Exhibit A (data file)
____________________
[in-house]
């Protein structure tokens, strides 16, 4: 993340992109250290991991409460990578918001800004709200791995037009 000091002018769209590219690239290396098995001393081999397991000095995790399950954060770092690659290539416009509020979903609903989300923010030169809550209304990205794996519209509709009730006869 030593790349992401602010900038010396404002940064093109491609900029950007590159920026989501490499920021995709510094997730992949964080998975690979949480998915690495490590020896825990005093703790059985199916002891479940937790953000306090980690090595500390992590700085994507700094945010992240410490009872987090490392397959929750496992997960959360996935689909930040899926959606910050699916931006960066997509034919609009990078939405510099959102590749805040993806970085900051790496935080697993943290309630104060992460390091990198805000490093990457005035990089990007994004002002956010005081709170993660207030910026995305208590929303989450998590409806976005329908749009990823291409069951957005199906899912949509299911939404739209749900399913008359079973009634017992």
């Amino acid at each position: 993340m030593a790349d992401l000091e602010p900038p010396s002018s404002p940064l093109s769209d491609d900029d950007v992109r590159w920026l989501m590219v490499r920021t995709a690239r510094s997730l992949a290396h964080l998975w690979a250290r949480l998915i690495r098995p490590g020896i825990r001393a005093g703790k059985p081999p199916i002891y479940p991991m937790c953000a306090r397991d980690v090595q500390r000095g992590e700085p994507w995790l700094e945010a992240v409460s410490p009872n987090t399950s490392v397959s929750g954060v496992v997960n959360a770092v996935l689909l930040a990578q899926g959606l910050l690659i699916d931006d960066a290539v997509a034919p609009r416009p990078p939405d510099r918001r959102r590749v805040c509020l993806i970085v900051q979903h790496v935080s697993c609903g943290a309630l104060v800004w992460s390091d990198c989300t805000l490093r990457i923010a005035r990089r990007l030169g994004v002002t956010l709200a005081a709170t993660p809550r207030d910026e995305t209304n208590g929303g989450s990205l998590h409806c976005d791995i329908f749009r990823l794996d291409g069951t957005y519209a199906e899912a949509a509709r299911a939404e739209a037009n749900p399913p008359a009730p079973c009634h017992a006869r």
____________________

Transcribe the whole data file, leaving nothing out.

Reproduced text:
[in-house]
């Protein structure tokens, strides 16, 4: 993340992109250290991991409460990578918001800004709200791995037009 000091002018769209590219690239290396098995001393081999397991000095995790399950954060770092690659290539416009509020979903609903989300923010030169809550209304990205794996519209509709009730006869 030593790349992401602010900038010396404002940064093109491609900029950007590159920026989501490499920021995709510094997730992949964080998975690979949480998915690495490590020896825990005093703790059985199916002891479940937790953000306090980690090595500390992590700085994507700094945010992240410490009872987090490392397959929750496992997960959360996935689909930040899926959606910050699916931006960066997509034919609009990078939405510099959102590749805040993806970085900051790496935080697993943290309630104060992460390091990198805000490093990457005035990089990007994004002002956010005081709170993660207030910026995305208590929303989450998590409806976005329908749009990823291409069951957005199906899912949509299911939404739209749900399913008359079973009634017992």
């Amino acid at each position: 993340m030593a790349d992401l000091e602010p900038p010396s002018s404002p940064l093109s769209d491609d900029d950007v992109r590159w920026l989501m590219v490499r920021t995709a690239r510094s997730l992949a290396h964080l998975w690979a250290r949480l998915i690495r098995p490590g020896i825990r001393a005093g703790k059985p081999p199916i002891y479940p991991m937790c953000a306090r397991d980690v090595q500390r000095g992590e700085p994507w995790l700094e945010a992240v409460s410490p009872n987090t399950s490392v397959s929750g954060v496992v997960n959360a770092v996935l689909l930040a990578q899926g959606l910050l690659i699916d931006d960066a290539v997509a034919p609009r416009p990078p939405d510099r918001r959102r590749v805040c509020l993806i970085v900051q979903h790496v935080s697993c609903g943290a309630l104060v800004w992460s390091d990198c989300t805000l490093r990457i923010a005035r990089r990007l030169g994004v002002t956010l709200a005081a709170t993660p809550r207030d910026e995305t209304n208590g929303g989450s990205l998590h409806c976005d791995i329908f749009r990823l794996d291409g069951t957005y519209a199906e899912a949509a509709r299911a939404e739209a037009n749900p399913p008359a009730p079973c009634h017992a006869r």